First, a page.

Although neither CRP nor IL-6 has been examined within the context of IPV, both could plausibly contribute to its association with multiple chronic conditions. CRP and IL-6 are biologically linked, but they have distinct functions. CRP is classified as an acute-phase protein; it assists in the recognition and elimination of pathogens and damaged cells9 and is widely used to index systemic inflammation. IL-6 is a cytokine, a protein that facilitates communication between cells. It stimulates CRP synthesis and is, therefore, generally considered proinflammatory, but it also has anti-inflammatory properties.10,11 Although there are exceptions,12 some prospective studies of apparently healthy persons reveal that elevated IL-6 and CRP circulating levels predict emergence of multiple aging-related chronic conditions and mortality.1315 Circulating CRP and IL-6 levels are also stress reactive. For example, CRP and IL-6 elevations have been shown to accompany ongoing chronic stressors, such as fear of terrorism16 and caregiving for a relative with dementia,17 although again there are exceptions.18,19 The stress-reactive quality of IL-6 and CRP is consistent with data showing that key biologic stress mediators, glucocorticoids and catecholamines, influence cytokine production.20 Despite having some shared correlates and despite being biologically linked, IL-6 and CRP sometimes independently predict health risk,21 and other times they show divergent associations with both health outcomes22 and stress.19

Especially pertinent to the present study is evidence that chronic stress, even after it has remitted, is associated with accelerated age-related increases in circulating IL-6.17 Despite daunting obstacles, many women leave violent relationships. Paradoxically, violence sometimes continues or escalates after separation.3,23 This threat intensification, combined with the possibility of enduring biologic consequences of remitted chronic stress, underscores the relevance of research with women who have experienced past IPV.

Accordingly, the present study evaluated CRP and IL-6 levels in women with histories of divorce or separation. All women, midlife and postmenopausal, were at a biologic transition characterized by increased risk for aging-related chronic diseases. A prior report on this sample focused on relations among circulating inflammatory mediators from multiple biologic fluids.24 CRP levels were higher among women with histories of IPV (defined as one or more severe instances of physical assault or sexual coercion) compared to those without. The present article extends this prior report in three ways.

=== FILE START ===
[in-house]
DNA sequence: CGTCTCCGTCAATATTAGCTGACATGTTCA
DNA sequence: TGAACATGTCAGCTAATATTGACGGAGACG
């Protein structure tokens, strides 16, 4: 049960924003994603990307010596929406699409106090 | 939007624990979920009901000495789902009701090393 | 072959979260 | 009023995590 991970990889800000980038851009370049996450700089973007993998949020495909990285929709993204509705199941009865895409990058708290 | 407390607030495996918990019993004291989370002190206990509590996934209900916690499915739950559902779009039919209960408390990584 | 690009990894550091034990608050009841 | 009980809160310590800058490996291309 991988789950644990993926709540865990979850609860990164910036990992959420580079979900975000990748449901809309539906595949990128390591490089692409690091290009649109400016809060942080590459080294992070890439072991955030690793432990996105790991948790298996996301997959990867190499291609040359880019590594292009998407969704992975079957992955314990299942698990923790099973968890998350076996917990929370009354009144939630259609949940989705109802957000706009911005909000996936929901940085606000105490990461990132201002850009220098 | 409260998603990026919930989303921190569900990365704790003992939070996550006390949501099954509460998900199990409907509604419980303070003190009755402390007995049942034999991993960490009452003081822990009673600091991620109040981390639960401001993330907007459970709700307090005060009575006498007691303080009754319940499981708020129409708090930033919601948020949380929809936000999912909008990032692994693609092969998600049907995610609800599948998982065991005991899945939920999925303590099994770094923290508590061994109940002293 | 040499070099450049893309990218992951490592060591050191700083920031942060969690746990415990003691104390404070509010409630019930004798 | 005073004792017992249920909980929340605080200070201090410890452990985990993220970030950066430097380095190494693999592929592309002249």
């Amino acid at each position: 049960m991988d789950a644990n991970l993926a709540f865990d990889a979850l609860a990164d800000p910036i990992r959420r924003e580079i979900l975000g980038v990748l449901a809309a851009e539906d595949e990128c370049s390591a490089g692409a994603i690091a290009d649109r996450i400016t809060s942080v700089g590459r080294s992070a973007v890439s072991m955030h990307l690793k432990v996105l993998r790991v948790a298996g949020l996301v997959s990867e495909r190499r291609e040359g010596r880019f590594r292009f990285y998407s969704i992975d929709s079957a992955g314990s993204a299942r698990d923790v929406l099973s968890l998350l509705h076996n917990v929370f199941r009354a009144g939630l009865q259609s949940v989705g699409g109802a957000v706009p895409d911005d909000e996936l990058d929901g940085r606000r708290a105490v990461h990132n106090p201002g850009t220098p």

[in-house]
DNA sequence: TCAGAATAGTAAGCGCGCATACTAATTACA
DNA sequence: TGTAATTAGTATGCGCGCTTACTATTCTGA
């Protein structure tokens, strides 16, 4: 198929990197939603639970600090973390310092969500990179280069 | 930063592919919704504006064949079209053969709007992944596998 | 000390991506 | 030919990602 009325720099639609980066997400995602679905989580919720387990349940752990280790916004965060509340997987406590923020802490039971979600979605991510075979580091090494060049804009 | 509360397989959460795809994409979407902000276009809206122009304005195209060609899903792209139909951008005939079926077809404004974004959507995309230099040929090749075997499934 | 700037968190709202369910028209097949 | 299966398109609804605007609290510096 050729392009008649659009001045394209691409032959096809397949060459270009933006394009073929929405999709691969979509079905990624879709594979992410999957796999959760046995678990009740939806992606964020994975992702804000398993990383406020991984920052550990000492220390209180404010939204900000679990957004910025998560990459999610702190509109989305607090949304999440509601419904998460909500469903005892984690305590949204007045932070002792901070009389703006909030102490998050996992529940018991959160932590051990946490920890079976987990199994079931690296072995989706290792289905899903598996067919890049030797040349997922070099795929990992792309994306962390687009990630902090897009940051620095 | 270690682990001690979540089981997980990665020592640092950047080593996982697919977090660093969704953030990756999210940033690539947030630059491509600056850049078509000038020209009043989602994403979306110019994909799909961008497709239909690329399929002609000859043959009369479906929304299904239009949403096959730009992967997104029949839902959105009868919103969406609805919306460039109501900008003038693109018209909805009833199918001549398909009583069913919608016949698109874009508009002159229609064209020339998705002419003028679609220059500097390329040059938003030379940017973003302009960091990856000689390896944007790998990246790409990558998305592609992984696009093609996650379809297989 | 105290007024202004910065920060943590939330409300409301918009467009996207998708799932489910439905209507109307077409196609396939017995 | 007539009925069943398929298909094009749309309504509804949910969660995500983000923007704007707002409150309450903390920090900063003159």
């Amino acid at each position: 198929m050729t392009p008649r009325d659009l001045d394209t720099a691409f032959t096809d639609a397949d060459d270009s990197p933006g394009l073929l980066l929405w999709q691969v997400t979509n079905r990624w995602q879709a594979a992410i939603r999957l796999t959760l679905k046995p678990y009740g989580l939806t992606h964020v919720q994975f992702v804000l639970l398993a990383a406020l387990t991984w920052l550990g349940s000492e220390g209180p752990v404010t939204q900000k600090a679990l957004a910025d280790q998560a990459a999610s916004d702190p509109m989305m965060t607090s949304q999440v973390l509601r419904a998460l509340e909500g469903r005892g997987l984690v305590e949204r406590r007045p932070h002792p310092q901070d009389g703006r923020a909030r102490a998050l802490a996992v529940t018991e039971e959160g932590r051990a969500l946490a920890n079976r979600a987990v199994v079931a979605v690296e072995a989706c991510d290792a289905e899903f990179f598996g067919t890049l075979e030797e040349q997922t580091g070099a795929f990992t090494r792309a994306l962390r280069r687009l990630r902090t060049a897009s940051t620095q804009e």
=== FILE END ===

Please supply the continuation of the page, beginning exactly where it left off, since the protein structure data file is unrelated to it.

First, specific IPV types—physical assault, sexual coercion, stalking, and psychological aggression—are the focus here. The impetus for this is the multidimensional nature of IPV and evidence from preclinical research for stressor-specific biologic correlates.25 This exploratory aim is designed to move beyond a global, dichotomous measure of IPV and generate new information about IPV types potentially most relevant for biologic mediators of inflammation.

Second, in addition to CRP and IL-6 circulating levels, which are products of multiple cell types, this article reports on in vitro IL-6 production by stimulated peripheral blood mononuclear cells (PBMCs), a model of the capacity of immune system cells to produce IL-6 when challenged. To our knowledge, this has not been evaluated in the context of remitted chronic stress, but ongoing interpersonal stressors persistent for 1–6 months show positive associations with stimulated IL-6 production from PBMCs or whole blood.18,26

Third, this article evaluates whether relations between past IPV and biologic measures are accounted for by current symptoms of depression and PTSD. Symptoms of both disorders have been associated with elevations in stimulated IL-6 production and IL-6 and CRP circulating levels in some studies.2730 Despite this and despite the fact that such symptoms arise in the context of life stressors, very few studies of IL-6 and CRP have addressed stressors and symptoms simultaneously.28,31,32 In addition to its conceptual advantages, this approach has practical relevance because associations with symptoms could suggest potential avenues for intervention.

Materials and Methods

Participant recruitment and selection

Mailings and community advertisements recruited women ever divorced or separated from a stressful relationship. Inclusion criteria were history of divorce or permanent separation from a cohabitating partner, age (between 45 and 60), and postmenopausal status (12-month cessation of menses and follicle-stimulating hormone [FSH] levels ≥25 mIU/mL). Exclusion criteria were absence of English language skills, ongoing divorce-related legal issues, psychiatric hospitalization in the preceding 6 months, active suicidal ideation, current IPV (IPV involving an ex-partner in the preceding year or any IPV history with a current partner, defined by a score >1 on three-item STaT33 [slapped, threatened, and throw things]), chronic disease other than unmedicated hypertension evidenced by self-report or eligibility laboratory tests, use of prescription or over-the-counter (OTC) medications with inflammatory effects (including psychotropics and botanicals), blood or needle phobia, and current alcohol use disorder or use of street drugs evidenced by self-report (≥5 on the derived Alcohol Use Disorders Identification Test [AUDIT-C] for alcohol use disorders34) or eligibility laboratory tests.